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Measles in Maryland a reminder to vaccinate, officials say

The Maryland Department of Health and Mental Hygiene is alerting people to the risk of possible measles exposure in Prince George's County.

A person who acquired the viral illness overseas visited several places in Prince George's County between May 8 and being admitted to Children's National Medical Center in Washington, D.C., on May 13.

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While those who have had at least one dose of the measles, mumps and rubella, or MMR, vaccine are at low risk of acquiring measles, it is highly contagious among the unvaccinated, spreading through the air due to coughing and sneezing. Several outbreaks in recent years have been attributed to lower rates of vaccinations in some communities.

The illness can begin with fever, sneezing, coughing and sore throat, then progress to a red rash covering the face and body. A person infected on May 15 might develop their first symptoms as late as June 5, according to a DHMH media release.

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Carroll County and Maryland on the whole are well-vaccinated against measles, but officials say to take nothing for granted

This particular instance probably presents a low risk to people in Carroll County, unless they were in certain locations in Prince George's County in early May, but it does serve as a reminder of the importance of vaccinations, according to Carroll County's Deputy Health Officer Dr. Henry Taylor. Some adults may need to talk to their doctor about a measles booster vaccination, although measles is not the only vaccination to keep up on.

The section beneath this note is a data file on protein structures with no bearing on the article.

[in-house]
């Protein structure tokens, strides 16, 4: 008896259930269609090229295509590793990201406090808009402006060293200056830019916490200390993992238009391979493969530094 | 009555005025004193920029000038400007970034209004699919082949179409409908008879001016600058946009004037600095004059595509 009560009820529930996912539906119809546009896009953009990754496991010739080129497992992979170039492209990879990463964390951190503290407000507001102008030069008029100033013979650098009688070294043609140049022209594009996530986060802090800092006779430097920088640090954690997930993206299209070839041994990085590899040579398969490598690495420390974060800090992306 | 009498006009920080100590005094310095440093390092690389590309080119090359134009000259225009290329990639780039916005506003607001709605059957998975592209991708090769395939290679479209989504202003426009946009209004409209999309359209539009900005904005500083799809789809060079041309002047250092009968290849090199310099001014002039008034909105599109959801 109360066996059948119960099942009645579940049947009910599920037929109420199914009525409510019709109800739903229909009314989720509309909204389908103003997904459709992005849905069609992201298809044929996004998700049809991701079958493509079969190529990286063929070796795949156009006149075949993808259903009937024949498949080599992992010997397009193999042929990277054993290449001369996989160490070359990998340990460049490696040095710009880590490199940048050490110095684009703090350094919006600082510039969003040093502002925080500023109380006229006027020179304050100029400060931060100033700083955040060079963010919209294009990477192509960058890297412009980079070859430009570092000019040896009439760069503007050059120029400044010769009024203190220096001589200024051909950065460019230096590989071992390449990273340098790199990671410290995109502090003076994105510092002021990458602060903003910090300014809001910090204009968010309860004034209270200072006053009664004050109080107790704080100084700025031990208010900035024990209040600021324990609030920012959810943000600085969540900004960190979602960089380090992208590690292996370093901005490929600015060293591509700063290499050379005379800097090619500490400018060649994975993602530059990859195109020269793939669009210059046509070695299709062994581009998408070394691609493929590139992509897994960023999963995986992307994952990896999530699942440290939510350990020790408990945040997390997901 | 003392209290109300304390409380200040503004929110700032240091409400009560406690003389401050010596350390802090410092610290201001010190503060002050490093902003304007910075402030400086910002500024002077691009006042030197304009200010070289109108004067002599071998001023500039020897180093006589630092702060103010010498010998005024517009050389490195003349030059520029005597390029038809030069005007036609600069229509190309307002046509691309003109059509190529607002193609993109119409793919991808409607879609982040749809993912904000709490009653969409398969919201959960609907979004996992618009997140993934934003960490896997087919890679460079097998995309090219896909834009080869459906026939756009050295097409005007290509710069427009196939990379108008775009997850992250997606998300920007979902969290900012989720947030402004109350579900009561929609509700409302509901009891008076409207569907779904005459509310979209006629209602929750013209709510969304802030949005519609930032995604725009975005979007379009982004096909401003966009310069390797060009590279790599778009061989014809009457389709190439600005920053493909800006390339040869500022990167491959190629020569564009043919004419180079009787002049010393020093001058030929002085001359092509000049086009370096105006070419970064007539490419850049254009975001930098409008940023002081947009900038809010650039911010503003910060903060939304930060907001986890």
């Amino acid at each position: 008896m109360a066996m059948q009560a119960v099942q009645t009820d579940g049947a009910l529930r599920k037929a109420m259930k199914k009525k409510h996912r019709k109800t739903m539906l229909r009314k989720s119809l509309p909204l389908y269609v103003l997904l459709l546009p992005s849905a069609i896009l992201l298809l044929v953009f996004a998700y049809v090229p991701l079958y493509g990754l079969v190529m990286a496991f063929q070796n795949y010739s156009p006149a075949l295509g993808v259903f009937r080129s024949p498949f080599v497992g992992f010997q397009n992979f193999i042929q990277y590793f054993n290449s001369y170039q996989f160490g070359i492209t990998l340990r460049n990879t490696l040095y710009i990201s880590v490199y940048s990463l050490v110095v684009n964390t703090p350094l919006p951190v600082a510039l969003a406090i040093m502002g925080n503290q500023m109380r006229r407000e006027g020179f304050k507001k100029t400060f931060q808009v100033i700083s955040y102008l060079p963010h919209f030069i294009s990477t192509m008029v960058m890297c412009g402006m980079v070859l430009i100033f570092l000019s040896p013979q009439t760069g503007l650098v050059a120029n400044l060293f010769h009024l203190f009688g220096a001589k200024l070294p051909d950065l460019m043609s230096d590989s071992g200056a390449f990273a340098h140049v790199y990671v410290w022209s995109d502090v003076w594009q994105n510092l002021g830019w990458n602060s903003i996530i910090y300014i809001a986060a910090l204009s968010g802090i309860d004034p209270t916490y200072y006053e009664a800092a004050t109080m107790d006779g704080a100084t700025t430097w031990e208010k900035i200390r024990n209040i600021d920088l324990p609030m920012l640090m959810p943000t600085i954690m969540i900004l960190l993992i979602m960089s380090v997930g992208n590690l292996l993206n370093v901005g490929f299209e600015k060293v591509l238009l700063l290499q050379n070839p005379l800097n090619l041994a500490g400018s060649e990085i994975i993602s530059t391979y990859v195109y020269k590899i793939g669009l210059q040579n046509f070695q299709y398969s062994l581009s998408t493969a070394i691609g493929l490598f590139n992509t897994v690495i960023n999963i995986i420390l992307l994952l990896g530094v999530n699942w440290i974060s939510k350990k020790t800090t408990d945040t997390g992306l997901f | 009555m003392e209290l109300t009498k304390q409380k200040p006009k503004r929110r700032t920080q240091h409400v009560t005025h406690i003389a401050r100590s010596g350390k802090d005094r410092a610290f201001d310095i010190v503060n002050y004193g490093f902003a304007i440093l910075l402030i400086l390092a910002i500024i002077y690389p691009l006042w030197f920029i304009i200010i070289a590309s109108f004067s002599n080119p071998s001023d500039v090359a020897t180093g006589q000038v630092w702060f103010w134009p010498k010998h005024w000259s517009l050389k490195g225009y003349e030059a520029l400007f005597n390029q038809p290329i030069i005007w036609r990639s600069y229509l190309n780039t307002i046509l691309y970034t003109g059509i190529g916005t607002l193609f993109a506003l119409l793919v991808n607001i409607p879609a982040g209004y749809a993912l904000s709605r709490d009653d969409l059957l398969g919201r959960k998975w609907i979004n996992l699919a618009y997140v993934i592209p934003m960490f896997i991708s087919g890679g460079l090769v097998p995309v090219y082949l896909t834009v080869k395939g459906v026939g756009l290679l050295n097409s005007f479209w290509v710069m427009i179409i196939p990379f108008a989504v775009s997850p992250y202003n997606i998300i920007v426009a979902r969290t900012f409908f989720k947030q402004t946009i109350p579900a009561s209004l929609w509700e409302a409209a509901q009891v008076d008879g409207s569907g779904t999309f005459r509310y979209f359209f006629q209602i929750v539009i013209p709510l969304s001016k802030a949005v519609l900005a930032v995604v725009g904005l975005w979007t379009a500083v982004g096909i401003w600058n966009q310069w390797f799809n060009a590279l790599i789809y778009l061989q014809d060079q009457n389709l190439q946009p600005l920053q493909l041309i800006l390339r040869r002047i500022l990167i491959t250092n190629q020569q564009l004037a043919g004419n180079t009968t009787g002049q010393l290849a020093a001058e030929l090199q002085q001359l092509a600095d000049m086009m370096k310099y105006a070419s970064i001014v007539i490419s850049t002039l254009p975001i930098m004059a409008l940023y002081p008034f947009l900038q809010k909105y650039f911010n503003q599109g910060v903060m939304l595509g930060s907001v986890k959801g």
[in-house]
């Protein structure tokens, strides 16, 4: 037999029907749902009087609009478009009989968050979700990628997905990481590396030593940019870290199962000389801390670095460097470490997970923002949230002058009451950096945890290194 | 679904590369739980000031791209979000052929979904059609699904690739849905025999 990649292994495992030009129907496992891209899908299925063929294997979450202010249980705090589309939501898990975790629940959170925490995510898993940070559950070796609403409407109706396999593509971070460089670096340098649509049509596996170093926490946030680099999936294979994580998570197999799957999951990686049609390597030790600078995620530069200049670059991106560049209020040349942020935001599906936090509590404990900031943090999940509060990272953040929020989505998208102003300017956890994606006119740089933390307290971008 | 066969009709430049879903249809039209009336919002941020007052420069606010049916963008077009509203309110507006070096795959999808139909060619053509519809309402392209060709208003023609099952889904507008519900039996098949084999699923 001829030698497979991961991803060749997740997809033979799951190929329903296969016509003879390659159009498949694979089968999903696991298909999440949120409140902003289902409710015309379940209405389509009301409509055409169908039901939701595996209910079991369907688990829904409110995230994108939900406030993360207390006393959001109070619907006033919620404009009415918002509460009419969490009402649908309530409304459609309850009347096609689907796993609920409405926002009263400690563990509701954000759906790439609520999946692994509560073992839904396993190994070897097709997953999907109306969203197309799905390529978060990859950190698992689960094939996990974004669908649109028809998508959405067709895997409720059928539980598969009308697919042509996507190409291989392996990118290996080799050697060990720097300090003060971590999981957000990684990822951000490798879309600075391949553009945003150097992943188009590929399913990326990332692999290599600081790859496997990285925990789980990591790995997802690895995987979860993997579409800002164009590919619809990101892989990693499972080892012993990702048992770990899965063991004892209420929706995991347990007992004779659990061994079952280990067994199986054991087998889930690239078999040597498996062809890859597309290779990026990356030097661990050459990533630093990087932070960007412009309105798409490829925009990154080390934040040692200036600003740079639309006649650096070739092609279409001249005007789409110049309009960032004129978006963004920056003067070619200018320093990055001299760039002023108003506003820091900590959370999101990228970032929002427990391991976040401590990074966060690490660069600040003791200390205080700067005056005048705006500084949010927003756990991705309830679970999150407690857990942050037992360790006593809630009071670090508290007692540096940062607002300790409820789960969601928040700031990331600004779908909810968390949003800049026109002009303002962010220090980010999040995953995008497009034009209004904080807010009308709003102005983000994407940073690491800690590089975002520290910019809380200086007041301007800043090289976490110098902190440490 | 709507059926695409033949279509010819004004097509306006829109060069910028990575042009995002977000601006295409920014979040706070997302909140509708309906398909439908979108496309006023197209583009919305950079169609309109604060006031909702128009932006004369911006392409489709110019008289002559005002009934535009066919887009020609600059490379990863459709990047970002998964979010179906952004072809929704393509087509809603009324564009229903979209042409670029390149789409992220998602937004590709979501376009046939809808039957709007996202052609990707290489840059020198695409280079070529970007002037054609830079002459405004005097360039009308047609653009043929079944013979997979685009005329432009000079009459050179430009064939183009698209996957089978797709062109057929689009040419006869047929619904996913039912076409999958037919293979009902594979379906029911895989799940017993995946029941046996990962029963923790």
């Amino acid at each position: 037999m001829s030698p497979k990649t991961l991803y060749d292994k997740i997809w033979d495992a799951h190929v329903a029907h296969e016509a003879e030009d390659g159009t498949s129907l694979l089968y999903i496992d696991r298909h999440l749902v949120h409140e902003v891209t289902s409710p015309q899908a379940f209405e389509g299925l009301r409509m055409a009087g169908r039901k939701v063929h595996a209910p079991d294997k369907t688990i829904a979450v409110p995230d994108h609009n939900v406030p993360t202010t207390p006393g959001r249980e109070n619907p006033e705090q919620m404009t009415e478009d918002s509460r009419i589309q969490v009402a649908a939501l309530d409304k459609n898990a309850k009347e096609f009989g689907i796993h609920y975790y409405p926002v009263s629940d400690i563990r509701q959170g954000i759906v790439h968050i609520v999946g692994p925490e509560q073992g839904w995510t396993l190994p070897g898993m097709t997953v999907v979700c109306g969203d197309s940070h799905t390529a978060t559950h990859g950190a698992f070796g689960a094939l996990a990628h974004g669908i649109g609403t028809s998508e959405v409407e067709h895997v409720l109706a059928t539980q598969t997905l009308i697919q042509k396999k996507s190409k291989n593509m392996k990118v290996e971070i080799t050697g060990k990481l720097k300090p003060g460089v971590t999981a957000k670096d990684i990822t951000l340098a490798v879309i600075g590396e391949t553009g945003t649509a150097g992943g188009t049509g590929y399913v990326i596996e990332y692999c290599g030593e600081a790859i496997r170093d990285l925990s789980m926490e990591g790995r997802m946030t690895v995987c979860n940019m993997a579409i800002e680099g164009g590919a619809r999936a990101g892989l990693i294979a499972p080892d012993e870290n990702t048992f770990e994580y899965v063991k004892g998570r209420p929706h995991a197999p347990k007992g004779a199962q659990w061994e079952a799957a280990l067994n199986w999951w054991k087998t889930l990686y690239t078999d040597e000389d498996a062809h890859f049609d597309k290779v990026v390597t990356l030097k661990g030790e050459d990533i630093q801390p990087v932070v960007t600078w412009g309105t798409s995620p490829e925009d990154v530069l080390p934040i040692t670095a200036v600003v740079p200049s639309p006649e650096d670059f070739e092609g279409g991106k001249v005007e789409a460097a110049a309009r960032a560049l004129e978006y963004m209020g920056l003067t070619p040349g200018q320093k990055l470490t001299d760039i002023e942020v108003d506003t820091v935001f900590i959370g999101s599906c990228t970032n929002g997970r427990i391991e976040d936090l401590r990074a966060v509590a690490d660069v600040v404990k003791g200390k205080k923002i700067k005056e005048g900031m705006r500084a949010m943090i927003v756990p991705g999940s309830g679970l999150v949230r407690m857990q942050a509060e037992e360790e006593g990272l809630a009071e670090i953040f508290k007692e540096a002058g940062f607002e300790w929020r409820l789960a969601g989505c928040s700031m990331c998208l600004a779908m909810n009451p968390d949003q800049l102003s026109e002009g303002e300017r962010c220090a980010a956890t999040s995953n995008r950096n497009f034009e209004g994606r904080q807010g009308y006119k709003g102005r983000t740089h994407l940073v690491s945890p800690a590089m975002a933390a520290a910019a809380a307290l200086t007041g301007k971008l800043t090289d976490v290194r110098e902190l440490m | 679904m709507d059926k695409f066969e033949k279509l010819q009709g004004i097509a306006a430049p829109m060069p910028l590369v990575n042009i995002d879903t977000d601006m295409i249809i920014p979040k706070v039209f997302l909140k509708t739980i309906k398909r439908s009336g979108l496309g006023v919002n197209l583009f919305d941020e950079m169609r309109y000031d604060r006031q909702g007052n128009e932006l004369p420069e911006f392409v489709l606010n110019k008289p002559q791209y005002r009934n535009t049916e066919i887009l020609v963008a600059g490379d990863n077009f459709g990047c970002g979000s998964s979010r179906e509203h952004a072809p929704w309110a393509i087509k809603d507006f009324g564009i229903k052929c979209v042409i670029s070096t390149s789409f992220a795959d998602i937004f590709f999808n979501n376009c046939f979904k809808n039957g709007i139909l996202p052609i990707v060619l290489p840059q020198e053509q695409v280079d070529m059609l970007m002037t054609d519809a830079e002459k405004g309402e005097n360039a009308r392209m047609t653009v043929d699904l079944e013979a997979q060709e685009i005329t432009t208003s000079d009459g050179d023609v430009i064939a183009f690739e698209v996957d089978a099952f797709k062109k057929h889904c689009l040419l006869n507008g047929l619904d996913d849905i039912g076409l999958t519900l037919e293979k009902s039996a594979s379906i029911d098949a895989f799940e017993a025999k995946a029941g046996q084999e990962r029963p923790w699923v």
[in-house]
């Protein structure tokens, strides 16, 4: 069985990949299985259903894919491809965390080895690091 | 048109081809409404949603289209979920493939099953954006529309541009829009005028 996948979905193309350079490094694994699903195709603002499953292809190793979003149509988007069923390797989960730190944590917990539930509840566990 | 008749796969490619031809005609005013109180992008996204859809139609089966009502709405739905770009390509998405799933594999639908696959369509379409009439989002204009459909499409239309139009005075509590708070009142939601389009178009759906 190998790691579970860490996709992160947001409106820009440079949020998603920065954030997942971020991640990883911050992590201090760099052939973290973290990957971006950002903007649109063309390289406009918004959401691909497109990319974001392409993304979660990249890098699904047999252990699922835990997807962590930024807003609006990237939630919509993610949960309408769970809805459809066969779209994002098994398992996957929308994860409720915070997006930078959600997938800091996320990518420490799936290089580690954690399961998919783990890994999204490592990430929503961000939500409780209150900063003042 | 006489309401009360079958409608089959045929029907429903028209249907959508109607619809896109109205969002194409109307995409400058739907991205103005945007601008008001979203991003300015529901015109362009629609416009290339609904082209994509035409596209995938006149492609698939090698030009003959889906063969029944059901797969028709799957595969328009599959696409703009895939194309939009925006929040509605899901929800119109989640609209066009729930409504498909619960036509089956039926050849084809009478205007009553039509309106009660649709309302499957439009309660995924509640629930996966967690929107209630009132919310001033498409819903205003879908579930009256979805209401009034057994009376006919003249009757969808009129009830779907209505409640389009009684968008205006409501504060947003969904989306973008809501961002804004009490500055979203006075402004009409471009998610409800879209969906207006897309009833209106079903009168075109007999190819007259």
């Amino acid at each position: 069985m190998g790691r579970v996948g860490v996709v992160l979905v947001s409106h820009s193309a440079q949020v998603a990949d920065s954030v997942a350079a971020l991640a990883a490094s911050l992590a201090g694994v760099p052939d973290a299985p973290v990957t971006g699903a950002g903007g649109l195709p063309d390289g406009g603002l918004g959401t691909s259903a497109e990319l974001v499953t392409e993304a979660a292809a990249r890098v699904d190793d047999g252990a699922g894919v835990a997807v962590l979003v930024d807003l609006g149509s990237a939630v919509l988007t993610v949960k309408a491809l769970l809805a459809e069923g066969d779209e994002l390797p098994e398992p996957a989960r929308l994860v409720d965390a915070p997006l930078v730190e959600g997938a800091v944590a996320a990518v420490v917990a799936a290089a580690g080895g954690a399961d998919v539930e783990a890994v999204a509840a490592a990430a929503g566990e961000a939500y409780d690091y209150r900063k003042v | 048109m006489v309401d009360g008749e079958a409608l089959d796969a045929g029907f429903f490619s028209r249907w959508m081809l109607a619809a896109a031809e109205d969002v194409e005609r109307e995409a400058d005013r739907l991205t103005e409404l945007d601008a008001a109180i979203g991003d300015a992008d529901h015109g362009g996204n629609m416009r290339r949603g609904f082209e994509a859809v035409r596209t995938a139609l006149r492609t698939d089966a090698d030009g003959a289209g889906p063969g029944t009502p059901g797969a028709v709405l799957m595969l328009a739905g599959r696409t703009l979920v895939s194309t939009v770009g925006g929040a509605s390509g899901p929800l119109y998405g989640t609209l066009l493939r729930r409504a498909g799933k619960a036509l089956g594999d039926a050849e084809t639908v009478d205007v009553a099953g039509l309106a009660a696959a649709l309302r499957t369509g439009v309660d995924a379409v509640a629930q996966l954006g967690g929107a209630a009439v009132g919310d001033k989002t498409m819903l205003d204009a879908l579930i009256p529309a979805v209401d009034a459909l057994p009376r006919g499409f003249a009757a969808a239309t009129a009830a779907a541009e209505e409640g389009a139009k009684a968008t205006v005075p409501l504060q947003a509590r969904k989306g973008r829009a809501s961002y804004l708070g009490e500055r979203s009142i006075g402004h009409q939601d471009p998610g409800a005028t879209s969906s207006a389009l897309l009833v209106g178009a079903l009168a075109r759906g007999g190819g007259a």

"Situations like this remind us of the importance of keeping up-to-date with our vaccinations," he aid. "We think about it for children and pregnant women, or after Oct. 1 for influenza. But tetanus should be 'boosted' every 10 years, and a single Tdap booster also protects you against pertussis and diphtheria."

The MMR vaccine is typically given twice in childhood, first between 12 and 15 months of age and then again before entering kindergarten. Maryland's vaccine schedule can be found online at phpa.health.maryland.gov/OIDEOR/IMMUN/Pages/back-to-school-immunization-requirements.aspx, and DHMH has set up a resource line for questions at 410-795-7365.

Further resources about vaccinations important for travelers can be found www.cdc.gov/features/vaccines-travel.

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410-857-3317



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